How you should be split testing your price
Before you start to set up your split test, you need a clear goal as to what you’re trying to achieve. For most people when split testing the price their goal is to increase their conversion rate or their revenue earned over a specific time.
Make Your Tests Count
Don’t waste your time with tests like the colour of your button. There is no solid proof that a specific colour converts better than other colours. It is the overall experience for the shopper that makes the difference.
To run a split test means to change one factor. If you are testing more than one variable, it now becomes a multivariate test.
If you document your changes it's a lot easier to know which variable increased your conversion rate. Otherwise you'll reach a point where Version B did 36% better than A, but you'll have no idea why.
Only Your Results Matter
The most important thing about split testing is that your results matter only to you, your website, your product, your price, and your customer.
Someone may claim to have a 446% increase in sales by adding $50 to their price. This may be disastrous advice if you were to apply it to your product.
Before you make any changes to your site based on someone else’s results - test it!
HOW TO SPLIT TEST YOUR PRICE CORRECTLY
1) Set up an A/A test first
Before you want to start testing different variables at play, you’ll want to set up an A/A split test first. This makes sure that the playing field is level before you begin. You want to avoid the possibility of skewed results at all costs.
2) HavE a small difference between prices
We all get a little bit greedy when we’re deciding on a higher price to test. We’d love it if our customers paid more - but too big of an increase might scare of your customers.
Test sensible increments that are relative to your price. If your product is $5, test it at $6. If your product is $100, test it at $120. If you sell your product for $390, try it at $490.
These are only examples so don't feel you have to use these exact numbers.
3) SHOW EITHER VERSION - NOT BOTH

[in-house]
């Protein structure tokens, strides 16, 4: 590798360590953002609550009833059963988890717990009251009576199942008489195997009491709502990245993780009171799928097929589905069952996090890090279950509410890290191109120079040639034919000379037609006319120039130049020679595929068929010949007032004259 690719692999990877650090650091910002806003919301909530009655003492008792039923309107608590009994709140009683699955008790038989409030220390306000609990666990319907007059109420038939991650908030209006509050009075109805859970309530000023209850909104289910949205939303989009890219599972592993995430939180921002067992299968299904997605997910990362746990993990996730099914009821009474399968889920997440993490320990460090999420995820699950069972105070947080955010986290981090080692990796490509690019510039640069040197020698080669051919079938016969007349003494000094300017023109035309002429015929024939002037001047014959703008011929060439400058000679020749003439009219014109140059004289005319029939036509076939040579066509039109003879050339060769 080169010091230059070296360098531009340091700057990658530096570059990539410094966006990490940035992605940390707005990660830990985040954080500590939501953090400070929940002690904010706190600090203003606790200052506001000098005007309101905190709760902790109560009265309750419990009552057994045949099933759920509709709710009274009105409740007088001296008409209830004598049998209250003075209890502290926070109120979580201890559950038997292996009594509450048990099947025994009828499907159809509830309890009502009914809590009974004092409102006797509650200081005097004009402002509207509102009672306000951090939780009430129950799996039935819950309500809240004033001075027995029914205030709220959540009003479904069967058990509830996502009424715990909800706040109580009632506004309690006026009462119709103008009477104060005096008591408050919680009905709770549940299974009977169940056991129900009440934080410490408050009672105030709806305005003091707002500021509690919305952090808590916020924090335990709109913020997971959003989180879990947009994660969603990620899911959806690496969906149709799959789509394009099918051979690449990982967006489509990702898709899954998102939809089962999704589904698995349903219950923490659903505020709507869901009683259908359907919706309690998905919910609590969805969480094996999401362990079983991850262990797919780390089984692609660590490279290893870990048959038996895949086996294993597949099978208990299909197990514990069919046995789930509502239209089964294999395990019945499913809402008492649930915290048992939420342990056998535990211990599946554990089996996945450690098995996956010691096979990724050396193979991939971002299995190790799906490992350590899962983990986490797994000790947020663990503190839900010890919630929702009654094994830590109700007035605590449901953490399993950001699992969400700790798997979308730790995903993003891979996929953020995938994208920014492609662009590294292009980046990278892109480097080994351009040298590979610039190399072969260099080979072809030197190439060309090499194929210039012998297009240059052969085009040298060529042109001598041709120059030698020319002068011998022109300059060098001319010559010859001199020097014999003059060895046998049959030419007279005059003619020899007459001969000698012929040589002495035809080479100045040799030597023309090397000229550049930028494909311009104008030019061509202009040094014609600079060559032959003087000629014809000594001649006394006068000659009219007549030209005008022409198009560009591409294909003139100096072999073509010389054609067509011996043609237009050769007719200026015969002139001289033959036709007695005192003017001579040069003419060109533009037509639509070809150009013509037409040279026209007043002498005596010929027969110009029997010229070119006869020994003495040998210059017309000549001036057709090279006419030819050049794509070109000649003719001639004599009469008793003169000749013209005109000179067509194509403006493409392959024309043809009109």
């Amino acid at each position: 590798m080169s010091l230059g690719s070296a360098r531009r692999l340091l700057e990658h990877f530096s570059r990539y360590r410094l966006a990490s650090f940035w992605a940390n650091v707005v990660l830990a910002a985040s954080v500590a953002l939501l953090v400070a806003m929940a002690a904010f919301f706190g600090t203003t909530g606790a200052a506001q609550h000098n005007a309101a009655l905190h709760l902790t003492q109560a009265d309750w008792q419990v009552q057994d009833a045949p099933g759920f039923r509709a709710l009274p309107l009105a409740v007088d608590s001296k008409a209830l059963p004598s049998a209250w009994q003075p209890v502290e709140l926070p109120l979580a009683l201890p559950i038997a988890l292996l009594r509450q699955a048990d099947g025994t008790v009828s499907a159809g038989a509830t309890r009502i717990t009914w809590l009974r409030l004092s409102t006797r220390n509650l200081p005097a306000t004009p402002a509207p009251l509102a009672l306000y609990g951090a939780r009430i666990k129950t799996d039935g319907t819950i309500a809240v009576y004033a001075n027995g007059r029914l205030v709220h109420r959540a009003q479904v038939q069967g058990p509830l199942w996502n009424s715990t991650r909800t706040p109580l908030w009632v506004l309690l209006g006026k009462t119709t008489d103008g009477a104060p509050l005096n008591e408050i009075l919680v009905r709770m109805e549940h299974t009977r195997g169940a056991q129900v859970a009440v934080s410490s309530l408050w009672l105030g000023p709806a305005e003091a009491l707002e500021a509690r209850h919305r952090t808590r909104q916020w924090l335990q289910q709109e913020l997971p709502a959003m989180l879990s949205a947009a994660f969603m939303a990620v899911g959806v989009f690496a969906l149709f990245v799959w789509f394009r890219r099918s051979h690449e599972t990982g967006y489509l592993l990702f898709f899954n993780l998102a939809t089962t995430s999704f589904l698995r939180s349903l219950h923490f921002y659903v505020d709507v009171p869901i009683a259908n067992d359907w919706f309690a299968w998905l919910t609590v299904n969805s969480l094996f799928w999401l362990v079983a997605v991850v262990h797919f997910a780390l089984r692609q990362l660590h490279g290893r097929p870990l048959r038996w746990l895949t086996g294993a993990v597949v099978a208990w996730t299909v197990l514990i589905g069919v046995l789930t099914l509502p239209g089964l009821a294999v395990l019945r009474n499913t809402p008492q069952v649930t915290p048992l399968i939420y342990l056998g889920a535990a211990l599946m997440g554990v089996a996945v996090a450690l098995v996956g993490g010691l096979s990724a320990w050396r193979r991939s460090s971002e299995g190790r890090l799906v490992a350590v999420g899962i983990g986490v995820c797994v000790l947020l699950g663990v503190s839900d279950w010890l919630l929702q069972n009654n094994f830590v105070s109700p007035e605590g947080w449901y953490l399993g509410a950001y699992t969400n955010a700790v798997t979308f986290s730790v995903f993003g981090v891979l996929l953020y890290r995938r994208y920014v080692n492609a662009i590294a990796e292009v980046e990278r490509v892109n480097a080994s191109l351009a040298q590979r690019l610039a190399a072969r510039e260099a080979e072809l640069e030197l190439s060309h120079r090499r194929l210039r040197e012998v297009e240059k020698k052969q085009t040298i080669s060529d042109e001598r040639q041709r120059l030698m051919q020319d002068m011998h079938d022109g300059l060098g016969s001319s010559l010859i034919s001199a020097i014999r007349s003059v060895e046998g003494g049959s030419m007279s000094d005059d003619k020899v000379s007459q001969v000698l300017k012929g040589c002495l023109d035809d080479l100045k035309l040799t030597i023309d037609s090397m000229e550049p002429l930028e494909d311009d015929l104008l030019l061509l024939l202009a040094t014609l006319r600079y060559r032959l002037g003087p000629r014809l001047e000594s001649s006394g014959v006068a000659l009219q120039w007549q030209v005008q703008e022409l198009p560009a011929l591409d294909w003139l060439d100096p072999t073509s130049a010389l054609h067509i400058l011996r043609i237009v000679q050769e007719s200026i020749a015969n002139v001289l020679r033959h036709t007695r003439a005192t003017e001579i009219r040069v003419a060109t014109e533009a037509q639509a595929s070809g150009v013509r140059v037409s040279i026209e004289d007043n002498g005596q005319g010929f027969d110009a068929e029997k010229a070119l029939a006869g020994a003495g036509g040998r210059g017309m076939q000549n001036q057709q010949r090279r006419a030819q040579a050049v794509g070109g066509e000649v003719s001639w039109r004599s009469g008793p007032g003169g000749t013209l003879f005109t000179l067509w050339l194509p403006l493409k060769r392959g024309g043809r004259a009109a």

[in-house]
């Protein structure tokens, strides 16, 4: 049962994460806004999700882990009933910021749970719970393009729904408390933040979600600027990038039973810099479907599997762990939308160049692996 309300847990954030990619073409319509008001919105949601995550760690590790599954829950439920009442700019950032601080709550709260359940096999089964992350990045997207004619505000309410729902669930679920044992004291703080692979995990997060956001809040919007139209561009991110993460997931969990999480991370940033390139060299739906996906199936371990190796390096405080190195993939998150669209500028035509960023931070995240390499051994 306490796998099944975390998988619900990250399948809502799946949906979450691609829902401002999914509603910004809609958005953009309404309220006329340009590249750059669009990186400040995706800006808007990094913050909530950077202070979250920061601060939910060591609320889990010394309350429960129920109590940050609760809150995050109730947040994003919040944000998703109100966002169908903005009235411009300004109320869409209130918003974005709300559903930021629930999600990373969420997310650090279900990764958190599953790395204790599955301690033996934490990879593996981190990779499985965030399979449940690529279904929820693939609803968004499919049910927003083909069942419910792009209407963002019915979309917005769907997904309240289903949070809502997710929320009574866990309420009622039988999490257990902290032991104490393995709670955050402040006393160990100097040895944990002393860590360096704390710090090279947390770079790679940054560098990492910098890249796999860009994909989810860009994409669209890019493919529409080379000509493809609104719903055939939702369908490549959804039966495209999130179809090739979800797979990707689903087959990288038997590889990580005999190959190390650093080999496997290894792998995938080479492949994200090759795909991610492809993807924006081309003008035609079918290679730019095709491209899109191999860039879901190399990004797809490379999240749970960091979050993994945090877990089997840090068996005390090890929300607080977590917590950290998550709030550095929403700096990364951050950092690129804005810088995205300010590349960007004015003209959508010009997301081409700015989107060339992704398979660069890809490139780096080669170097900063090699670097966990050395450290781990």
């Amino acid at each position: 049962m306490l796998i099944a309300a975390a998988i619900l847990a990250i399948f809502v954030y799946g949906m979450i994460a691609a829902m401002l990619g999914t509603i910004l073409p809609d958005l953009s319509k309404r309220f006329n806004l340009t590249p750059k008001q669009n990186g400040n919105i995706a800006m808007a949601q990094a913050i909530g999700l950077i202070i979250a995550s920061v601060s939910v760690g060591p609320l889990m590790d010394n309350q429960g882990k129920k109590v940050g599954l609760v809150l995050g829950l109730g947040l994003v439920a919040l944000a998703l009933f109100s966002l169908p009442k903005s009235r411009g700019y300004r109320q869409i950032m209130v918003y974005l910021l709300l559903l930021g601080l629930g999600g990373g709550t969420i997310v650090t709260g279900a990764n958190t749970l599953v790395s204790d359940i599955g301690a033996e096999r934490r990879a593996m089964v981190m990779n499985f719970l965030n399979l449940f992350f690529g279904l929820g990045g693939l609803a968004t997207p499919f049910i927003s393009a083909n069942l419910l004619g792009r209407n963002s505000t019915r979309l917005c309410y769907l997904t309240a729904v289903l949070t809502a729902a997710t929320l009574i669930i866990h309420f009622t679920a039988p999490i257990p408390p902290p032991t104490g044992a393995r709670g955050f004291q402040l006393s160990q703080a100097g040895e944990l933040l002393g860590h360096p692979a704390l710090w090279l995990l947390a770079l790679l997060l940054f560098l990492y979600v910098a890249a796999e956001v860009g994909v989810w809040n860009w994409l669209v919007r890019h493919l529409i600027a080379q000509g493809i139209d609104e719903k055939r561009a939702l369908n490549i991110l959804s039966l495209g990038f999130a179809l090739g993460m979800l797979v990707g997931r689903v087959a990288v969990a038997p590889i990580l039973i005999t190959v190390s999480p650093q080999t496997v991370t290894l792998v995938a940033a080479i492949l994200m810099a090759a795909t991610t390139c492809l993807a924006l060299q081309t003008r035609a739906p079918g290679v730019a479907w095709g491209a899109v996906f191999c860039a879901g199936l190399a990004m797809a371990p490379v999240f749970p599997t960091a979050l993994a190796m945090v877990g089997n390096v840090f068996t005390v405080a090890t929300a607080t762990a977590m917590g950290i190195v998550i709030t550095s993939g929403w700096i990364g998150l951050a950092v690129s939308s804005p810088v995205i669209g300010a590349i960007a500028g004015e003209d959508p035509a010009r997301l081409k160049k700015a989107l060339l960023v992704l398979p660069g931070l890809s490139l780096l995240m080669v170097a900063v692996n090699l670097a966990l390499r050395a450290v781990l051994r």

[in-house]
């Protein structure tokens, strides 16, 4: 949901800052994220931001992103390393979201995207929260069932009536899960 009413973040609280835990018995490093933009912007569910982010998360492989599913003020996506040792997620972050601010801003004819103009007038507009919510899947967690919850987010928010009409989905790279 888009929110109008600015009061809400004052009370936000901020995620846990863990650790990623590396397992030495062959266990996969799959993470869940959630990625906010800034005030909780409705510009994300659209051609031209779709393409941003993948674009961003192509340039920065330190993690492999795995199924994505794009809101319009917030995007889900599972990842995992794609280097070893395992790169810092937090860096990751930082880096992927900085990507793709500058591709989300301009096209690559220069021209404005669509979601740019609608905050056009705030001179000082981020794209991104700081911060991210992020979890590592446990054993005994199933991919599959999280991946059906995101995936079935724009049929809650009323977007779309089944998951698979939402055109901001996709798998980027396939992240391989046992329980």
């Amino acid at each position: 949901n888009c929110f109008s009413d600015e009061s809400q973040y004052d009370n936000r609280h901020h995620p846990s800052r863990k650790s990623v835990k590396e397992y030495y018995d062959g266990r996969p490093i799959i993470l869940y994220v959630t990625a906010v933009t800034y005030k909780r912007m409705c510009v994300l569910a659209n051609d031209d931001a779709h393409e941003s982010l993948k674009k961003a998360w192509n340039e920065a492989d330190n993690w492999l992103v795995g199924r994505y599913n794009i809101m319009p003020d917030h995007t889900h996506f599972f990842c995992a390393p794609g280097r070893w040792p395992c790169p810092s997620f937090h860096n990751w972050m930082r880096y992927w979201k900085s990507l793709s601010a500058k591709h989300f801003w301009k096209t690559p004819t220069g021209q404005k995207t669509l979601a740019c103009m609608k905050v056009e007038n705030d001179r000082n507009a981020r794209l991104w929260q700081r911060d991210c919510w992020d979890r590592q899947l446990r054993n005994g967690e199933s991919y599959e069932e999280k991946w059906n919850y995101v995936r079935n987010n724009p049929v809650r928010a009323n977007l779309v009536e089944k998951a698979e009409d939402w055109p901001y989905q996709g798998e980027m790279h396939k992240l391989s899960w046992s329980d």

Displaying both price offers side by side will confuse your shoppers and alters them to the fact that you're split testing.
The A/B Split Test app for Shopify automatically hides Version A or Version B. This is because the site visitor is automatically added to either Group A or Group B.
4) Offer more with the higher price
This step is optional but safeguards you against any shoppers that might have an issue with you split testing your price.
We recommend that if you increase your price, you should add something to the product to make it appear worth more. You might include a special extra, a longer warranty, a small gift card or a related product.
5. MEASURING THE ELASTICITY OF DEMAND (ADVANCE)
Split testing price, especially over time, allows companies to accurately measure demand elasticity, or the percentage change in demand per percentage change in price.
In a nutshell, this number simply represents how much demand changes depending on how much you increase or decrease the price.
Working out your ideal price
You can work out what your elasticity of demand is on this page which also goes into a bit more details about what the number represents.
The reason this number is important is because it's a crucial piece of information to determine the price point that will maximize profit.
Once you know your elasticity of demand. You simply plug it into the following formula and that should tell you what your maximum profit price is.
Where P is ideal Price. MC is marginal cost, and Ed is the elasticity of demand (that you can work out from the previous link). Want to know more about this formula? Read this article.
1. Firstly, set up an A/A test first to make sure everything is running as it should.
2. Then test price differences sensibly and relative to the original product price.
3. Only show either Version A or Version B - not both.
4. Lastly, add some extra value to the higher priced version of your product.
5. Find your ideal price point with the Elasticity of Demand formula
Remember to avoid the worst mistake - making final changes based on somebody else's split test results. Your results relate to you and your product alone. Test everything.